Between 10% and 50% of children ages 3-5 years have nightmares of sufficient intensity to disturb their parents. In the adult population, as many as 50% of individuals may report at least an occasional nightmare. In young adults, at least 3% report having nightmares frequently or always. However, the actual prevalence of Nightmare Disorder is unknown.
Nightmares often begin between ages 3 and 6 years. When the frequency is high (e.g., several per week), the dreams may become a source of concern and distress to both children and parents. Most children who develop a nightmare problem outgrow it. In a minority, the dreams may persist at high frequency into adulthood, becoming virtually a lifelong disturbance. Adults with chronic nightmares report similar degrees of subjective sleep disturbance as those who have had nightmares for less than 6 months. A tendency toward amelioration of the disorder in later decades has been described.
Nightmare Disorder should be differentiated from Sleep Terror Disorder. Both disorders include awakenings or partial awakenings with fearfulness and autonomic activation, but can be differentiated by several clinical features. Nightmares typically occur later in the night during REM sleep and produce vivid dream imagery, complete awakenings, mild autonomic arousal, and detailed recall of the event. Sleep terrors typically arise in the first third of the night during stage 3 or 4 NREM sleep and produce either no dream recall or single images without the storylike quality that is typical of nightmares. Sleep terrors lead to partial awakenings in which the individual is confused, disoriented, and only partially responsive and has significant autonomic arousal. In contrast to Nightmare Disorder, the individual with Sleep Terror Disorder has amnesia for the event on awakening in the morning.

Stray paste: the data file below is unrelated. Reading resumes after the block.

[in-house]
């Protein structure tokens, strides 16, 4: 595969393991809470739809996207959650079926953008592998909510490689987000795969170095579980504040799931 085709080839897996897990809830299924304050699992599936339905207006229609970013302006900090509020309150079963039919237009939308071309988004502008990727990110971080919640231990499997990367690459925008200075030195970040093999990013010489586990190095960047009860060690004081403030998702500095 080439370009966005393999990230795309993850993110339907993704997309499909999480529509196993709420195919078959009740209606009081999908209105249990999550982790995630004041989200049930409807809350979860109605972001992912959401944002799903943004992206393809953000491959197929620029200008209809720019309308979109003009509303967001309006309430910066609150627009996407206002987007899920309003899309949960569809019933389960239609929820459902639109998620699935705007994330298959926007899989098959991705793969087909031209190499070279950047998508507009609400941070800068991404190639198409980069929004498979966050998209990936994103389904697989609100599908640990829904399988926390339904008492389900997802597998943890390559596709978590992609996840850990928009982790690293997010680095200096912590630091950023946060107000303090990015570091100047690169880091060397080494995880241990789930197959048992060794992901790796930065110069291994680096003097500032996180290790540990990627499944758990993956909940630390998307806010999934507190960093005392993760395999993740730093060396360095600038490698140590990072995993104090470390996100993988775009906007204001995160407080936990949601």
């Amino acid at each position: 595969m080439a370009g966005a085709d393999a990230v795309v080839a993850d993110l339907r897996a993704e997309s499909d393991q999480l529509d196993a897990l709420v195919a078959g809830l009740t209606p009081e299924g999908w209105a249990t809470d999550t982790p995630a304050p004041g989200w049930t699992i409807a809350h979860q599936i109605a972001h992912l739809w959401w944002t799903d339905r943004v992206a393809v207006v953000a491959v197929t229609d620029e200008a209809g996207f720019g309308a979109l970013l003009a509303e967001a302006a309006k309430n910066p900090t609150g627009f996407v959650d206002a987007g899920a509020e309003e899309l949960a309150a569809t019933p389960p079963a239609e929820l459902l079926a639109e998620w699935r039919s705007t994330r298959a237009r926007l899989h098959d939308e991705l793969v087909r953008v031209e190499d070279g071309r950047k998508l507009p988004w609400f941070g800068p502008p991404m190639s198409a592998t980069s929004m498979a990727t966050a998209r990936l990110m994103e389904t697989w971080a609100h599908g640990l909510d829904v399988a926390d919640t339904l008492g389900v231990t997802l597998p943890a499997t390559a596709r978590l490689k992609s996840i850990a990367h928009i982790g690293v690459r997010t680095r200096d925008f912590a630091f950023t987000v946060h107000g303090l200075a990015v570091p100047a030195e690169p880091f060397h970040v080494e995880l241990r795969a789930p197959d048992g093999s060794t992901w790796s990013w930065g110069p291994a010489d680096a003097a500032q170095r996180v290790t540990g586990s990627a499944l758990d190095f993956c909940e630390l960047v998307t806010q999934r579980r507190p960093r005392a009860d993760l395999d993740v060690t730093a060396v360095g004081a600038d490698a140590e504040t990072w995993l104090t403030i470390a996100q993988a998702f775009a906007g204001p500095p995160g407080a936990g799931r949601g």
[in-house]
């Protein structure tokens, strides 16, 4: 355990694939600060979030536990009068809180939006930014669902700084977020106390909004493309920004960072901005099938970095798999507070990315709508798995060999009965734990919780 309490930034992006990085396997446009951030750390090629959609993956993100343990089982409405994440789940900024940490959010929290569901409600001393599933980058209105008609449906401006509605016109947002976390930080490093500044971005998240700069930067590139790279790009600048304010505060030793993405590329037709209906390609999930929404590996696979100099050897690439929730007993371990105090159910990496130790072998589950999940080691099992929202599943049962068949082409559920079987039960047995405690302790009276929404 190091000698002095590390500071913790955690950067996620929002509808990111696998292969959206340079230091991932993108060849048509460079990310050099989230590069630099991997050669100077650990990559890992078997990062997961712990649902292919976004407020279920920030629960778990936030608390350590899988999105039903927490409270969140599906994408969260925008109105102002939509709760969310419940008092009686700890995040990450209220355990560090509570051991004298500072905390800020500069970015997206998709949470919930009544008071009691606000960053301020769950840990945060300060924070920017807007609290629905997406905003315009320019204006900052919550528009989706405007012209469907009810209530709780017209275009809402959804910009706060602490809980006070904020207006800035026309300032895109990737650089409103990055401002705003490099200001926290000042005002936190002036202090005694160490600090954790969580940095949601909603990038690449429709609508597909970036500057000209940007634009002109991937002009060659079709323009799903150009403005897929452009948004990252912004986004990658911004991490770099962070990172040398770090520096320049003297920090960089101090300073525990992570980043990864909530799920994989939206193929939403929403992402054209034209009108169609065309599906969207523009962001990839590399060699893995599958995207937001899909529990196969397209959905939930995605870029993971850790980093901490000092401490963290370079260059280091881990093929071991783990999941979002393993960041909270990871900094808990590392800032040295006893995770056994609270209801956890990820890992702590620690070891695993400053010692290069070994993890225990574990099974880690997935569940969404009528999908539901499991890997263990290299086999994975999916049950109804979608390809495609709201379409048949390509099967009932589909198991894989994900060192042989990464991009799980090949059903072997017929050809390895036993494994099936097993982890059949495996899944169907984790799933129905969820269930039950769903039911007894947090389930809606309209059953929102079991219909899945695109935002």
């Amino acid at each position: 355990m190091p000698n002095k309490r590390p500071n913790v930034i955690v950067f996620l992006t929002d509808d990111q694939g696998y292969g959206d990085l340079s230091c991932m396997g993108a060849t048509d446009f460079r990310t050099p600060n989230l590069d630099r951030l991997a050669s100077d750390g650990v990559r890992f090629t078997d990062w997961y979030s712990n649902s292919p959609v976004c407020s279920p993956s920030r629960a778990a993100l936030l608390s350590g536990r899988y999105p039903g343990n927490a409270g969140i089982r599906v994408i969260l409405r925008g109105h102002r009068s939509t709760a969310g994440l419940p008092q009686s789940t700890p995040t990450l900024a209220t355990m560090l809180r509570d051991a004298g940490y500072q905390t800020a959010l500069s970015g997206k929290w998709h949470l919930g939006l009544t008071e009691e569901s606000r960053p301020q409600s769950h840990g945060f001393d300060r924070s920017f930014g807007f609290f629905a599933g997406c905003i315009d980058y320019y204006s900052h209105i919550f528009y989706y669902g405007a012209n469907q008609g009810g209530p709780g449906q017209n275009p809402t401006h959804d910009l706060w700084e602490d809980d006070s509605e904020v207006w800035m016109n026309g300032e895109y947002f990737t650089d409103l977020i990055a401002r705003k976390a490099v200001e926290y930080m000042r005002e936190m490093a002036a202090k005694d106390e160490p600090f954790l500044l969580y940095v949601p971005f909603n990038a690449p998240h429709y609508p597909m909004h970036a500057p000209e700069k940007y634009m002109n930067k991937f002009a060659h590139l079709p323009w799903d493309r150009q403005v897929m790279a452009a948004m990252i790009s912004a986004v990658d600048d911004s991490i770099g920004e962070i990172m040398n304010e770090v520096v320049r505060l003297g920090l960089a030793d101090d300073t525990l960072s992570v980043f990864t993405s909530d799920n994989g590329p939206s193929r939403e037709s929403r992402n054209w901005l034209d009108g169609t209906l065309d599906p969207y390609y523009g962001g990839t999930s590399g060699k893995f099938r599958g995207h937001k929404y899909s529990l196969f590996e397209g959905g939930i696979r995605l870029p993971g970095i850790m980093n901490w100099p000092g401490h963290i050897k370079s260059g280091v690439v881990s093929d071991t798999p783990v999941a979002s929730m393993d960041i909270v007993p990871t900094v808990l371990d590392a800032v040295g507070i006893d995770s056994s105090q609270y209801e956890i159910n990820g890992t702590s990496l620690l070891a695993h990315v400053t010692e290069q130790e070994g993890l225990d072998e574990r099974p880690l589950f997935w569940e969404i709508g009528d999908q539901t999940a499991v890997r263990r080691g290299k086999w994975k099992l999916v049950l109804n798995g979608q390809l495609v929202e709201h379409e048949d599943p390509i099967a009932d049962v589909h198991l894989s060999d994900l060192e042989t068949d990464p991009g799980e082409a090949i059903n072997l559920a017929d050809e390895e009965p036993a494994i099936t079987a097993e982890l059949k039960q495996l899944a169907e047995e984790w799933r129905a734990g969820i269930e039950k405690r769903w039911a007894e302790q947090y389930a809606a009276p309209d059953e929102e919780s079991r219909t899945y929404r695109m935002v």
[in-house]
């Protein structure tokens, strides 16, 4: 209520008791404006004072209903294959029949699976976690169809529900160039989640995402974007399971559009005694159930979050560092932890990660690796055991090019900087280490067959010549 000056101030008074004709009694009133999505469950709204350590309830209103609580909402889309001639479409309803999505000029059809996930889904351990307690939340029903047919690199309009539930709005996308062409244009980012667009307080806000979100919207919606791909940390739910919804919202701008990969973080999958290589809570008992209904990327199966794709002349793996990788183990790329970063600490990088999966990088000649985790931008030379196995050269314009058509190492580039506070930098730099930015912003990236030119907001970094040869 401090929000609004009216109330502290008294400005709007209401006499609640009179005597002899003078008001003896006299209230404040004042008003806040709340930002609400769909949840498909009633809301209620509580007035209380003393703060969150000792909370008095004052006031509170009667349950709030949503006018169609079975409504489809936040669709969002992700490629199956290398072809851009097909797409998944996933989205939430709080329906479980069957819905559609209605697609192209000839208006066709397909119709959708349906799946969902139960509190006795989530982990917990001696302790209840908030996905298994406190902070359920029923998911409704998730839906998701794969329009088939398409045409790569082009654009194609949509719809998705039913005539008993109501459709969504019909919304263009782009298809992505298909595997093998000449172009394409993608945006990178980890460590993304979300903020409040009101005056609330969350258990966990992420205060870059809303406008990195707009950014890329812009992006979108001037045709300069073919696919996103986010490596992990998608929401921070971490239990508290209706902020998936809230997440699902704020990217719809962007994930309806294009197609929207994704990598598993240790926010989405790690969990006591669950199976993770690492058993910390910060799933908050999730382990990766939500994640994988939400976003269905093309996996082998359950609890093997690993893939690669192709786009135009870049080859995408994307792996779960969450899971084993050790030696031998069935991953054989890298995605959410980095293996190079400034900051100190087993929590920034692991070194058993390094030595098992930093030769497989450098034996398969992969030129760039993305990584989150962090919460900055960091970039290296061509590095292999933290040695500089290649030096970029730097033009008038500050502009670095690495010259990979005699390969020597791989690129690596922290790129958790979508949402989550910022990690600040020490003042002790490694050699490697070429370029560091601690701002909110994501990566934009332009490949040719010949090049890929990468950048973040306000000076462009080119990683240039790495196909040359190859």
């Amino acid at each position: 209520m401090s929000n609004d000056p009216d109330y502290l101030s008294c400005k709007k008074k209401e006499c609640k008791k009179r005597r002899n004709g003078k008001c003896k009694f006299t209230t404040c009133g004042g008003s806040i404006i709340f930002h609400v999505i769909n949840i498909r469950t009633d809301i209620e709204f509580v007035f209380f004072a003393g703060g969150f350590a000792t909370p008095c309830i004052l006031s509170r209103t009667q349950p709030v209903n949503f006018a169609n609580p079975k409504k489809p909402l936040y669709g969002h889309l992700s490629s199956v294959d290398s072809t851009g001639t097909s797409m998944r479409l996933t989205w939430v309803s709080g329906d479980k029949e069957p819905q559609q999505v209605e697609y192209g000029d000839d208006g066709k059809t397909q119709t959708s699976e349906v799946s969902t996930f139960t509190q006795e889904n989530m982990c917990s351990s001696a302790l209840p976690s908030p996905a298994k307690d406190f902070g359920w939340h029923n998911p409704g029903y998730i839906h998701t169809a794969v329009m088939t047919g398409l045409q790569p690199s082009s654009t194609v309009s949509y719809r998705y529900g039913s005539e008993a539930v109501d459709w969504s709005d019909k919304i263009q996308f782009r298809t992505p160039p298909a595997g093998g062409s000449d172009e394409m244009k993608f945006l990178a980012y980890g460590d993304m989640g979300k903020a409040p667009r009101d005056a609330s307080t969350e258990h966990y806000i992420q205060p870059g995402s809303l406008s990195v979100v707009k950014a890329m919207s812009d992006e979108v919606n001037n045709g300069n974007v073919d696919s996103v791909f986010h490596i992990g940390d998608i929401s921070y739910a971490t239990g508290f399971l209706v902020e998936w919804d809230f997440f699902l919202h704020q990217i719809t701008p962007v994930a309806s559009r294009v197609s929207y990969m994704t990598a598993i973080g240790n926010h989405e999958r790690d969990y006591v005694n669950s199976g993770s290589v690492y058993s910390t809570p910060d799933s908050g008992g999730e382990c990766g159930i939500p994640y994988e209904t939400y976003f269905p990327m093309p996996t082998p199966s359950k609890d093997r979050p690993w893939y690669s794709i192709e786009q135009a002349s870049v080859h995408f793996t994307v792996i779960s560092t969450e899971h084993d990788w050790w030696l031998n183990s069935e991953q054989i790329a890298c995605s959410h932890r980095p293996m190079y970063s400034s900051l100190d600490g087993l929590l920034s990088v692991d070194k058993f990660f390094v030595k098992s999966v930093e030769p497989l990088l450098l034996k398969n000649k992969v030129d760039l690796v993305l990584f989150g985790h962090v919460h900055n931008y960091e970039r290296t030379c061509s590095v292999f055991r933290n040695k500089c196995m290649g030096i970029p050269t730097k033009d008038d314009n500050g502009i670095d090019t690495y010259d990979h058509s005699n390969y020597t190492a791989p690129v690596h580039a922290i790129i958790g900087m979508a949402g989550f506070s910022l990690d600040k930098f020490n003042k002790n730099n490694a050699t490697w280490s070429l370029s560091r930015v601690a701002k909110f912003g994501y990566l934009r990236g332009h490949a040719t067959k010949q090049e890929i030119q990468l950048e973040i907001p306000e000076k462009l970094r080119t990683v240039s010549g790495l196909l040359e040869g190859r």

Breathing-Related Sleep Disorder can lead to awakenings with autonomic arousal, but these are not accompanied by recall of frightening dreams. Nightmares are a frequent complaint of individuals with Narcolepsy, but the presence of excessive sleepiness and cataplexy differentiates this condition from Nightmare Disorder. Panic Attacks arising during sleep can also produce abrupt awakenings with autonomic arousal and fearfulness, but the individual does not report frightening dreams and can identify these symptoms as consistent with other Panic Attacks. The presence of complex motor activity during frightening dreams should prompt further evaluation for other Sleep Disorders, such as “REM sleep behavior disorder” (see Parasomnia Not Otherwise Specified).